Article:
Linguist helps open doors to Wisconsin’s Pennsylvania Dutch communities
Amish families travel to church services in the Kingston/Dalton settlement in Green Lake County, Wisconsin. UW–Madison Professor Mark Louden is working to dispel misunderstandings about the Amish and Mennonite communities.
Photo © Brian Sprague
For German Professor Mark Louden, translation isn’t just about language. Through outreach with Wisconsin’s Amish and Old Order Mennonite (“Plain”) communities, Louden is working to break down stereotypes of these misunderstood groups — and to build stronger bridges between the state’s different cultures in the process.
Louden, who co-directs UW–Madison’s Max Kade Institute for German-American Studies and is himself a Mennonite, serves as a cultural mediator on a range of issues affecting Pennsylvania Dutch-speaking communities. He regularly acts as an interpreter for groups who don’t feel comfortable using English with medical professionals or in legal settings.
“For the Amish, a lot of it isn’t so much that they don’t speak English (because they do), but they’re not used to explaining who they are in English,” says Louden. “It’s like trying to explain the game of baseball to someone who doesn’t understand the rules — and to do it in a different language.”
Recently, Louden conducted interviews with Amish families and submitted reports to inform the debate surrounding the Badger Coulee Transmission Line project, a planned electric line that would have run through Cashton, Wisconsin’s largest Amish community. Last month, the electric company involved announced the line will be routed elsewhere.
Louden is also part of a project led by Christine Seroogy, an associate professor of pediatrics in the School Medicine and Public Health, to improve newborn screening in rural areas. Almost all Amish and Old Order Mennonite children in Wisconsin are born at home with midwives, and health care workers serving Plain families are partnering with UW–Madison to provide care in culturally appropriate ways.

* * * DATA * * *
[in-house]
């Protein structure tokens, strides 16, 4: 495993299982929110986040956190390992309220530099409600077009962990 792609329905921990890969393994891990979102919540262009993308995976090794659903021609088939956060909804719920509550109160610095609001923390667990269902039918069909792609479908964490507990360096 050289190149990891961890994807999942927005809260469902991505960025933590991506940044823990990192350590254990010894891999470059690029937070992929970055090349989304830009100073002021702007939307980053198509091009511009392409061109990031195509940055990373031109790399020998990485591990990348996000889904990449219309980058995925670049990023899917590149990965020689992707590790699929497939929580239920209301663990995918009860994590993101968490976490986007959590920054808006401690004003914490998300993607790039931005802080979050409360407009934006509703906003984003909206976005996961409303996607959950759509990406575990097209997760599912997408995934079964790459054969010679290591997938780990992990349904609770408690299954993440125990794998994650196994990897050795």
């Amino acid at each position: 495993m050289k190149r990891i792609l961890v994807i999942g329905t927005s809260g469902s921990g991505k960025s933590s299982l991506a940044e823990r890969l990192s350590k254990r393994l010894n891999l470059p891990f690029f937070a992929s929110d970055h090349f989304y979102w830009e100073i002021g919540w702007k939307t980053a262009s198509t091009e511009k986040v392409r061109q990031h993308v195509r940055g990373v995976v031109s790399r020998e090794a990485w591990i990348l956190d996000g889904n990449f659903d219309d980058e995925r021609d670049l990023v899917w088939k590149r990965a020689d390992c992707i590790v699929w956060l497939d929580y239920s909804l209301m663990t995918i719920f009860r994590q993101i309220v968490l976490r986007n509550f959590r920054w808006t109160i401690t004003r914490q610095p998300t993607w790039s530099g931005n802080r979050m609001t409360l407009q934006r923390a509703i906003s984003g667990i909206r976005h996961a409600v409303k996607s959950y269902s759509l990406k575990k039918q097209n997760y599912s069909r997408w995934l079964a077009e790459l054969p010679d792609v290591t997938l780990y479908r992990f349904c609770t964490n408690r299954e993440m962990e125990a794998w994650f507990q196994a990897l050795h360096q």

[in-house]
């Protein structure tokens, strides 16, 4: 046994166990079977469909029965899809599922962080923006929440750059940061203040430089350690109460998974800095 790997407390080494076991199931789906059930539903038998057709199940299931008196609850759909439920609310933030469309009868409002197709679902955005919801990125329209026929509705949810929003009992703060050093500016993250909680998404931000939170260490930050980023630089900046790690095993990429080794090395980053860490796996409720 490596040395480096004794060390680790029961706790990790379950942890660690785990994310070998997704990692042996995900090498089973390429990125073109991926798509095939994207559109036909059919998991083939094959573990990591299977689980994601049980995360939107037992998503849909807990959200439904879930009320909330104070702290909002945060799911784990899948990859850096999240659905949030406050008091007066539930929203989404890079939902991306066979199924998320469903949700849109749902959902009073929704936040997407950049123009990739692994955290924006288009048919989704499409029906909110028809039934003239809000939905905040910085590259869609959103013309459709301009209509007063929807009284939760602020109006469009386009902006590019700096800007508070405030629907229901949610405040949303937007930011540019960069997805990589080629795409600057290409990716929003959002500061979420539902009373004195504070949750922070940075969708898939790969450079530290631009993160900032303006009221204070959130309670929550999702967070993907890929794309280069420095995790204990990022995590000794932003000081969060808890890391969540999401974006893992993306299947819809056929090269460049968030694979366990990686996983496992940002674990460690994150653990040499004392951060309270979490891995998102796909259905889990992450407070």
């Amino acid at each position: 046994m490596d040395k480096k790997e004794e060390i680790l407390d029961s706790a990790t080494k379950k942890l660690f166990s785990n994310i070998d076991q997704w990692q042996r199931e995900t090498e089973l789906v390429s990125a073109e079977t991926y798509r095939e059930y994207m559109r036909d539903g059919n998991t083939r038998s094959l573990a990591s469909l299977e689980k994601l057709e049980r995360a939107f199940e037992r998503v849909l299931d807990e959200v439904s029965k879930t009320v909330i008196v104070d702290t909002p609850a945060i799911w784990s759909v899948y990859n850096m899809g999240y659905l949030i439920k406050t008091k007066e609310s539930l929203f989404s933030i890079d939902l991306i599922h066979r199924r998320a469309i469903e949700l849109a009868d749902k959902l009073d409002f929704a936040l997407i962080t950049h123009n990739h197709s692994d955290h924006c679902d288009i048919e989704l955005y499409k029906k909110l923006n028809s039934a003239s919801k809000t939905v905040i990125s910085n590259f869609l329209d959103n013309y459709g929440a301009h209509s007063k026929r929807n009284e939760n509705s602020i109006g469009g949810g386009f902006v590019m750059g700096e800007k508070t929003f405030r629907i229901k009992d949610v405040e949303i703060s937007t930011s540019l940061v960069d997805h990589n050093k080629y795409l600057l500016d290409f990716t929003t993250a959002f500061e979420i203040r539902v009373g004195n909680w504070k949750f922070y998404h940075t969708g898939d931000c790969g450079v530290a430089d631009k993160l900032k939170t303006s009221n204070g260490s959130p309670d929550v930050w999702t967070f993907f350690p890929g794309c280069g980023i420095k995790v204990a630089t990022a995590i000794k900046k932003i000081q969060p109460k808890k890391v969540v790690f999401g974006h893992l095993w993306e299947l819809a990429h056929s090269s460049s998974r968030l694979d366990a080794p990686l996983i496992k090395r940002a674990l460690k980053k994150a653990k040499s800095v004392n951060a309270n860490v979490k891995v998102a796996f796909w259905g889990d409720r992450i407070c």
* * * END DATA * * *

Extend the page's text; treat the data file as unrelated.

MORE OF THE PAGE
Louden is working to break down stereotypes of these misunderstood groups — and to build stronger bridges between the state’s different cultures in the process.
“My role on the advisory board for this project is to bridge the gap between the Amish and outsiders, by explaining mainly to outsiders who the Plain people are and how their faith informs their everyday life and culture,” Louden says. In addition to mediation, he also visits schools, community groups and historical societies all over the state to discuss Amish and Pennsylvania Dutch history and culture. He often teaches in Germany during the summer and gives his outreach presentations there, as well.
“I see this work as upholding the Wisconsin Idea. One of the most important aspects of my job is the opportunity to do public outreach,” he says. “We’re going out into communities and trying to improve the lives of people in this state.”
Louden says his goal is to dispel misunderstandings about the Plain people, a message he also hopes resonates with students at UW–Madison. “I want all of my students to be able to leave a class and retain something that they can be able to apply to their own lives somewhere down the road,” he says. “If that’s just sitting around the Thanksgiving table saying ‘You know, the Amish are actually a little bit different than what you think,’ that’s great.”